Online support for domestic violence to be trialled

April 29, 2014 by Anne Rahilly

(Medical Xpress)—Improving rates of poor disclosure by victims of domestic violence is the focus of a new online web based project led by the University of Melbourne.

I-DECIDE is being developed by Professor Kelsey Hegarty from the Department of General Practice at the University of Melbourne from intervention work with General Practitioners in Australia and based on a US pilot of a safety decision aid.

The innovative online project offers users security through self-directed survey questions. It provides a safe, private, secure forum for women to assess their relationship, weigh up their priorities, and plan for a safer future for themselves and their children.

"In light of the recent Victorian deaths in the context of , innovative solutions including the use of technology are needed to promote safety of women and children." Professor Hegarty said.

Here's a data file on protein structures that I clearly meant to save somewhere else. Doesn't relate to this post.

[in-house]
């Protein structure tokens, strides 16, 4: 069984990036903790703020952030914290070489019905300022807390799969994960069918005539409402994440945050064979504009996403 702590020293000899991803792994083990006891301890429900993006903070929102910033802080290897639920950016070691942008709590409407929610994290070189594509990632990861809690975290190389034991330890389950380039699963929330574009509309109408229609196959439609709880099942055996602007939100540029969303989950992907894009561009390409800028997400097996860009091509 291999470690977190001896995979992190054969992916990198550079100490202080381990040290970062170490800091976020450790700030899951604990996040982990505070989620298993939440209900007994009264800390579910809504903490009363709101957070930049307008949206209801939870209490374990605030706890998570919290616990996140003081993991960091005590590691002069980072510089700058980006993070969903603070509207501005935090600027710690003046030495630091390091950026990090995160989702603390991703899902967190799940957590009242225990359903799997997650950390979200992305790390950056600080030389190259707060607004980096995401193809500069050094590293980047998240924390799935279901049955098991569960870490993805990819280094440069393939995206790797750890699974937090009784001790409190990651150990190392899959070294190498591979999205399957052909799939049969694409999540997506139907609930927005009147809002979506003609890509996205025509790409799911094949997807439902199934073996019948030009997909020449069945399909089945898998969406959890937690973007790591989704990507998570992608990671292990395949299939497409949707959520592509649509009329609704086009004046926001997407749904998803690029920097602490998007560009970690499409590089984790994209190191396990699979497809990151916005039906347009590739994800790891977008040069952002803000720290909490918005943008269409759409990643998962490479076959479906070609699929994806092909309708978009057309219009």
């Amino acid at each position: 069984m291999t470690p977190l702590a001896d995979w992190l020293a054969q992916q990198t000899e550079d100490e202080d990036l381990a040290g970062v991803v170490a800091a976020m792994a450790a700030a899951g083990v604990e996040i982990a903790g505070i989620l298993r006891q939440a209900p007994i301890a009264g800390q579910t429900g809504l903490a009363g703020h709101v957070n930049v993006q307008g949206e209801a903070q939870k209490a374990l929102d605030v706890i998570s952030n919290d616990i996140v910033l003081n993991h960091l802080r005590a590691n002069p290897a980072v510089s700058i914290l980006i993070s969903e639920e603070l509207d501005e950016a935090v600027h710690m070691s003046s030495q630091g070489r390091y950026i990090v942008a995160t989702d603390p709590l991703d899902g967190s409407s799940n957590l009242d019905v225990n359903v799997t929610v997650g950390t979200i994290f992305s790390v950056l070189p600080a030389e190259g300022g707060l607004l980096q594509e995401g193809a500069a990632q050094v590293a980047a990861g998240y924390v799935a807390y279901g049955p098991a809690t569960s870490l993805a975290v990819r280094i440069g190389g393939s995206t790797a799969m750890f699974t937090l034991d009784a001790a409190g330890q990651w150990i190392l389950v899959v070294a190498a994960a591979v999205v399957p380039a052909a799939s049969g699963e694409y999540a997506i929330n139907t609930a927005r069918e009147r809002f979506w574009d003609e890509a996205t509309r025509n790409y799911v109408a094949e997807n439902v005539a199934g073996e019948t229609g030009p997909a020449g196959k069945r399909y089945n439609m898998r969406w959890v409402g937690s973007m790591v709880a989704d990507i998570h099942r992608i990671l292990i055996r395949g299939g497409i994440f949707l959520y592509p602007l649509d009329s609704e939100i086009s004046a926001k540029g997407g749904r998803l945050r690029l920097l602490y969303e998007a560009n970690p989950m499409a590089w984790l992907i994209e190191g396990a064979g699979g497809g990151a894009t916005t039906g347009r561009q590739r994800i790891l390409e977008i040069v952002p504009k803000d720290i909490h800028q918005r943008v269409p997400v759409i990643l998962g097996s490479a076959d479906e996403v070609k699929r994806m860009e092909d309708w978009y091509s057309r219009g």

Professor Hegarty has previously led the largest screening and counselling intervention trial in general practice in the world. The study, published in The Lancet last year, found that trained family doctors enquired more about the safety of the women and their children and that depression outcomes were better for women invited to attend the general practitioner counselling.

Professor Hegarty found that there is poor disclosure to GPs by and women's preferences have led to the development of this non face-to-face method of responding to women who are afraid of their partners.

"This is a highly innovative project, which will significantly advance the knowledge base in two areas: first, improving resources for women experiencing family violence; and secondly, in the field of delivering social interventions via the web," she said.

"Our work will be of immediate benefit to Australian women and will also generate new knowledge," Professor Hegarty said.

"Abused women's decisions for their families and themselves are not straightforward and may change over time. The safety process takes time, resources, and involves women's consideration of complex individual and community factors."

"Our challenge is to help become more aware of abuse within their relationships, gain the self-confidence necessary to take action, and develop a personalised plan that recognises and considers priorities during critical decision making." she said.

Explore further: Routine screening and counselling for partner violence in health-care settings does not improve women's quality of life

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